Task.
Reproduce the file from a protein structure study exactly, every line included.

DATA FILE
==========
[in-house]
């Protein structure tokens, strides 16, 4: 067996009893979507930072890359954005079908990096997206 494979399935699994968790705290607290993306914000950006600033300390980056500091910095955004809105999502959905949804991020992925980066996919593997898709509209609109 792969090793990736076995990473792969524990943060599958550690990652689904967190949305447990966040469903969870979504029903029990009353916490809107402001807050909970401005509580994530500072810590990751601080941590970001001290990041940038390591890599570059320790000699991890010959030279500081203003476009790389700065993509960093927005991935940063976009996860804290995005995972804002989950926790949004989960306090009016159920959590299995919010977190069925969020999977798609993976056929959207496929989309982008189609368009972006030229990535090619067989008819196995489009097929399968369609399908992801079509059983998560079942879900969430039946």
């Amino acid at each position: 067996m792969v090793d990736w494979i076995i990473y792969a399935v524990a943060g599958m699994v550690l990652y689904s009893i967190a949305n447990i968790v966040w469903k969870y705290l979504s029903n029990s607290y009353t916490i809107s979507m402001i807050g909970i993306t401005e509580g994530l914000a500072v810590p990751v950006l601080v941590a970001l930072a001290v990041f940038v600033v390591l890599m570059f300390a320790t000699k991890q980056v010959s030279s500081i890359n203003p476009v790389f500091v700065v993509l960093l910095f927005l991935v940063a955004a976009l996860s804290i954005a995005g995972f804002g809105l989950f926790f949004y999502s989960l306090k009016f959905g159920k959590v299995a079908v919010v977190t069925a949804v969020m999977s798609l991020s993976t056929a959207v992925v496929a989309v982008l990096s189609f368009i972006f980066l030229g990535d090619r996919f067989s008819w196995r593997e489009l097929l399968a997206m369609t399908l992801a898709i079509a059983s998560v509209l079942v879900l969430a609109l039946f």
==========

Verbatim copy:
[in-house]
């Protein structure tokens, strides 16, 4: 067996009893979507930072890359954005079908990096997206 494979399935699994968790705290607290993306914000950006600033300390980056500091910095955004809105999502959905949804991020992925980066996919593997898709509209609109 792969090793990736076995990473792969524990943060599958550690990652689904967190949305447990966040469903969870979504029903029990009353916490809107402001807050909970401005509580994530500072810590990751601080941590970001001290990041940038390591890599570059320790000699991890010959030279500081203003476009790389700065993509960093927005991935940063976009996860804290995005995972804002989950926790949004989960306090009016159920959590299995919010977190069925969020999977798609993976056929959207496929989309982008189609368009972006030229990535090619067989008819196995489009097929399968369609399908992801079509059983998560079942879900969430039946």
């Amino acid at each position: 067996m792969v090793d990736w494979i076995i990473y792969a399935v524990a943060g599958m699994v550690l990652y689904s009893i967190a949305n447990i968790v966040w469903k969870y705290l979504s029903n029990s607290y009353t916490i809107s979507m402001i807050g909970i993306t401005e509580g994530l914000a500072v810590p990751v950006l601080v941590a970001l930072a001290v990041f940038v600033v390591l890599m570059f300390a320790t000699k991890q980056v010959s030279s500081i890359n203003p476009v790389f500091v700065v993509l960093l910095f927005l991935v940063a955004a976009l996860s804290i954005a995005g995972f804002g809105l989950f926790f949004y999502s989960l306090k009016f959905g159920k959590v299995a079908v919010v977190t069925a949804v969020m999977s798609l991020s993976t056929a959207v992925v496929a989309v982008l990096s189609f368009i972006f980066l030229g990535d090619r996919f067989s008819w196995r593997e489009l097929l399968a997206m369609t399908l992801a898709i079509a059983s998560v509209l079942v879900l969430a609109l039946f």